Before you glue the wind vane atop the 3/4" PVC stand, you must orient the assembly. First turn the vane so it's pointing due north. Then just have someone check the display to see which lamp is lit. Simply rotate the switch housing (without turning the vane itself) until the north lamp lights up, and then glue the coupler to the pipe in that position.
Move your wind vane and anemometer to different locations periodically, and record—on a regular basis—the readings you get at each site. You should note the speed and direction of the wind at least twice a day aver a two-week period.
Start by checking hilltops, and then move on to fields that are unobstructed by trees, hills, or buildings. (If the equipment is set farther than 100 feet from the meter and lamps, use at least 18-gauge wire to prevent line losses.) In general, a good windplant site will have breezes of over 10 MPH three times per week or more. But keep in mind that one 20-MPH blow will produce more power than three 10-MPH zephyrs (remember the "square law" of wind power?).
If you keep careful records, your wind-energy-measuring equipment will help you to make the best possible decisions about where you should put a windplant and how large a generator you actually need. Furthermore, I think you'll find that the attention the device will cause you to pay to the weather will help you to make innumerable other wise choices—concerning such things as where to put the chicken coop or where to locate trees for a windbreak—around your home.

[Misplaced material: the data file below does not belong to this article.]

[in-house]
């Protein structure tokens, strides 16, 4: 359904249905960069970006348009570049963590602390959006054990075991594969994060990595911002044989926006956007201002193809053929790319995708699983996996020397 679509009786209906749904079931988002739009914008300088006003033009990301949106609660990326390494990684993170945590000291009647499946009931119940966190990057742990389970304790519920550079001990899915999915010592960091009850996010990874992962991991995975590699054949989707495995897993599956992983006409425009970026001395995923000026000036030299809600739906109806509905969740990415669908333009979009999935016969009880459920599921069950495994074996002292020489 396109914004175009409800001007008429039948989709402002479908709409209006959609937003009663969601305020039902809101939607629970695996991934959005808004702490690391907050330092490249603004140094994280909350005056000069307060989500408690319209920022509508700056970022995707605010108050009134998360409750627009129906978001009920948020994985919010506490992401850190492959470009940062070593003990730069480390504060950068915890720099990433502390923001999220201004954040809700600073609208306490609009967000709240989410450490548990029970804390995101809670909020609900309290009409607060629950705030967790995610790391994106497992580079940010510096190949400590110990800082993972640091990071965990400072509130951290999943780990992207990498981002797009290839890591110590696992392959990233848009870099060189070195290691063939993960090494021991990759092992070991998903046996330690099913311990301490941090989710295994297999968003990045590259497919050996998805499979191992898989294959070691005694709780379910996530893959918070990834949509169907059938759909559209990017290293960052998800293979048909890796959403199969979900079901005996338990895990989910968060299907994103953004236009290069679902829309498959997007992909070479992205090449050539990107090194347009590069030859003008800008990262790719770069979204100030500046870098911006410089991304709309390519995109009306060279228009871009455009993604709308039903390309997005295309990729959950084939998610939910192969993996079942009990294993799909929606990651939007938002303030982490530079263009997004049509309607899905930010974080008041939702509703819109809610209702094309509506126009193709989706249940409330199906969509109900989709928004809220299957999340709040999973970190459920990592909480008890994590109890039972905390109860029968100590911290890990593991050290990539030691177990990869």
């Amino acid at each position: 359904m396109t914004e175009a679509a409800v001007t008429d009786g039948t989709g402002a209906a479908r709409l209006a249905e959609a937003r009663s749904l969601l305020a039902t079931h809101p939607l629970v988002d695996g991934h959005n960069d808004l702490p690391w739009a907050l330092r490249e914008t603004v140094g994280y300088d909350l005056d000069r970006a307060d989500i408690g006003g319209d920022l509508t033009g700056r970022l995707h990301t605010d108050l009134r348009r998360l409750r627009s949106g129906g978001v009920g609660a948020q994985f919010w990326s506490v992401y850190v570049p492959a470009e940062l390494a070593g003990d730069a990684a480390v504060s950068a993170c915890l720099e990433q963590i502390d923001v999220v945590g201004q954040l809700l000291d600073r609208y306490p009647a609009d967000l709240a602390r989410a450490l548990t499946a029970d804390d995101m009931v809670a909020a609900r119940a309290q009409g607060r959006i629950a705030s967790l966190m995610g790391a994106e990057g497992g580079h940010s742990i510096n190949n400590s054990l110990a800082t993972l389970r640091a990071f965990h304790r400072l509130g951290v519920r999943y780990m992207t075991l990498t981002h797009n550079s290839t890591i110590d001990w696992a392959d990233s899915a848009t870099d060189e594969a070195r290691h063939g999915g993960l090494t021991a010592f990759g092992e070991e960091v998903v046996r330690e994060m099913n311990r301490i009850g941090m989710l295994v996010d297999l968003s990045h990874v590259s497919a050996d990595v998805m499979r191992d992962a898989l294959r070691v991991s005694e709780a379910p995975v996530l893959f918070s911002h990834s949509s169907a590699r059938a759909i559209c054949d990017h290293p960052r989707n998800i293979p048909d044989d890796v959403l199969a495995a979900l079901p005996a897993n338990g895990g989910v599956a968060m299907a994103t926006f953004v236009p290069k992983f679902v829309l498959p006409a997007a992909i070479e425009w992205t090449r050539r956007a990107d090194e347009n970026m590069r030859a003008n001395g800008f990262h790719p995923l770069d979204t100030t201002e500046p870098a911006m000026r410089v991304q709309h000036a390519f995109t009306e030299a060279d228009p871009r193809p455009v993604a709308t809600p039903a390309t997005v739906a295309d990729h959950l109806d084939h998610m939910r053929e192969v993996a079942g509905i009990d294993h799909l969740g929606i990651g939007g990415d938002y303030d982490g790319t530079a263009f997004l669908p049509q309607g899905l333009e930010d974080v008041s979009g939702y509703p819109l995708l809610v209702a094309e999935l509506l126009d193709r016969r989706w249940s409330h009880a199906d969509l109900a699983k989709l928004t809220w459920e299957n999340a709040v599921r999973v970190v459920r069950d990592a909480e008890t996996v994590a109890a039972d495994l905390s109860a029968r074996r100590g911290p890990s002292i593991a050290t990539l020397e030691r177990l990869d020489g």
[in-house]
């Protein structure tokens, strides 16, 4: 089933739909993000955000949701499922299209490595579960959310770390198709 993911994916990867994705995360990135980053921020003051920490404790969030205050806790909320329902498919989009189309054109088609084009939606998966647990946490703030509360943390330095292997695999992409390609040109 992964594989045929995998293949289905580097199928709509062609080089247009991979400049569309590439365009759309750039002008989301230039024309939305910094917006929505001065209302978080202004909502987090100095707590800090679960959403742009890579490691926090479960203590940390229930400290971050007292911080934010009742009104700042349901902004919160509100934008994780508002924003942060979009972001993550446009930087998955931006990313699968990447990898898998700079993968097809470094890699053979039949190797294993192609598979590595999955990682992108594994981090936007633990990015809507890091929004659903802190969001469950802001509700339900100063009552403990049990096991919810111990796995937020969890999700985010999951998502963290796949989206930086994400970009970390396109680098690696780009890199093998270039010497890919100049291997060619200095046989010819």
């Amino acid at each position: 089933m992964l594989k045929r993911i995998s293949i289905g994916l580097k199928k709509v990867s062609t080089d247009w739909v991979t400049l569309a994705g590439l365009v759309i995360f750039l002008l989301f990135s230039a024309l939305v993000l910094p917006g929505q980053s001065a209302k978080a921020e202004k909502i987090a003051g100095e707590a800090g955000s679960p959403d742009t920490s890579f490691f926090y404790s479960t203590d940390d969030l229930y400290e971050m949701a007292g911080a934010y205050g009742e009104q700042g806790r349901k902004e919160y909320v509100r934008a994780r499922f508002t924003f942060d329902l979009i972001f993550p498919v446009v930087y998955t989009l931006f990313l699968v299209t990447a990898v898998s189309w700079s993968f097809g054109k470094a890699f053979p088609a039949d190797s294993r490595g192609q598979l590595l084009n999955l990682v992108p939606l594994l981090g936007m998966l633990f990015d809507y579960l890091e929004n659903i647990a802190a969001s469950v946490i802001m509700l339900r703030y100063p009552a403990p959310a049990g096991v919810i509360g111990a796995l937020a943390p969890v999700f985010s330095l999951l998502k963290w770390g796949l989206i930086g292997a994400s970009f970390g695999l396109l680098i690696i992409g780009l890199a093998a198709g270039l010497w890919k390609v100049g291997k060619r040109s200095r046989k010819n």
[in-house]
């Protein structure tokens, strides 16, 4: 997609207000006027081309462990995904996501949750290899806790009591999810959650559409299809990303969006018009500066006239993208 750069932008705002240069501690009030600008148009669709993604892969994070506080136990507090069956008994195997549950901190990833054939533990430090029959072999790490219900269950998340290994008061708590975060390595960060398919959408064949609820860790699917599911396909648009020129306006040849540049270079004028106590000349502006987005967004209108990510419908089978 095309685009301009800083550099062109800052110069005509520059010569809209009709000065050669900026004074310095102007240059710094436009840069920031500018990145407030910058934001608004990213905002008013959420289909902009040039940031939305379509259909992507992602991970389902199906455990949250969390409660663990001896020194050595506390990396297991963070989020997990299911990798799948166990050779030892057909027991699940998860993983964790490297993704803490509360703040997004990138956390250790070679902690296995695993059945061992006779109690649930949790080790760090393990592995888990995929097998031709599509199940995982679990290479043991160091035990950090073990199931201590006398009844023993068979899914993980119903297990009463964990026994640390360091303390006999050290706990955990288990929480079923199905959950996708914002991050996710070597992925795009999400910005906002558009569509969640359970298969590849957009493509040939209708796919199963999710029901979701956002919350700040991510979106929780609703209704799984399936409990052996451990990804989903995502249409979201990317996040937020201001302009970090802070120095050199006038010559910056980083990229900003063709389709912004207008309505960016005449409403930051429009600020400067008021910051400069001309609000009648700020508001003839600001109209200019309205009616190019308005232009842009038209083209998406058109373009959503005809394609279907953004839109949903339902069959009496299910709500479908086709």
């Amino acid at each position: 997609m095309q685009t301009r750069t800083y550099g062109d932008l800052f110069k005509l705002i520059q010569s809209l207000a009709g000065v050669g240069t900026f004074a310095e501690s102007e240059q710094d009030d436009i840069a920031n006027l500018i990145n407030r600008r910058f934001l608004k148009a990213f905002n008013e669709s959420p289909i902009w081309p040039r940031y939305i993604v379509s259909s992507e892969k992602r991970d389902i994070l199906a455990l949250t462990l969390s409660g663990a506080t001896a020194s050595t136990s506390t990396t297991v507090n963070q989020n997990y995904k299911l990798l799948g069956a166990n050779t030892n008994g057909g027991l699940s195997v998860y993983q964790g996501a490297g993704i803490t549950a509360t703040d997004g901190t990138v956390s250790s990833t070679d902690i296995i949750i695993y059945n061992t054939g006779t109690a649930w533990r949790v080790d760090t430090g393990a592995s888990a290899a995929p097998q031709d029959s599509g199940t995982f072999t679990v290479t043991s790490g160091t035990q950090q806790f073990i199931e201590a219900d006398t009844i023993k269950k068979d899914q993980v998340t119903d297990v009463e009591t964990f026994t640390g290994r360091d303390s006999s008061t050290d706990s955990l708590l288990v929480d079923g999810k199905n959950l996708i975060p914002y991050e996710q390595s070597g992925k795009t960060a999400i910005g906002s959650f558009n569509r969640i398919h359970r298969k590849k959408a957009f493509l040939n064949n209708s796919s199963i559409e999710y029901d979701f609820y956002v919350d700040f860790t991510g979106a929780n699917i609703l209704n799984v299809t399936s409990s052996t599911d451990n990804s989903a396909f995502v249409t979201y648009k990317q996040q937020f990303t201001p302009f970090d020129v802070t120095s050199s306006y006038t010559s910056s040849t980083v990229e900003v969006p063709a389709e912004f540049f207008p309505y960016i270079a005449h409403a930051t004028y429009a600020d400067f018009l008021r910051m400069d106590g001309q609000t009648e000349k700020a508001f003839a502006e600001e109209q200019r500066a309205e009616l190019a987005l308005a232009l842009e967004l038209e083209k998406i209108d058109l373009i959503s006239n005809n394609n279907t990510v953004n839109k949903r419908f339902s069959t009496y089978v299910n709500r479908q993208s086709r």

(1) motor (Radio Shack No.273-213)
(1) 0-1 milliampere meter (R.S. No. 270-1752)
(1) 1,000 (1 K) ohm control (R.S. No. 271-333)
(1) 3/4"to 1/2"Schedule 40 PVC cup reducer
(1) 3/4" Schedule 40 PVC coupling
(1) coat hanger
(2) ping-pong (table tennis) balls
(1) 1-1/2"-diameter, 2-1/2"-deep prescription bottle fastsetting epoxy 3/4" Schedule 40 PVC or steel pipe hookup wire silicone seal general-purpose cement felt washer cyanoacrylate glue
(12) 6-volt lamps (R.S. No. 272-1144)
(1) 6-volt transformer (A.S. 273-1384)
(1) 12-position rotary switch (R.S. No. 275-1385)
(1) 1-1/2"-diameter, 2-1/2"deep prescription bottle
(1) 3/4" Schedule 40 PVC coupling
(1) coat hanger
(t) steel beverage can
40 PVC "T"
14 or 16-strand hookup wire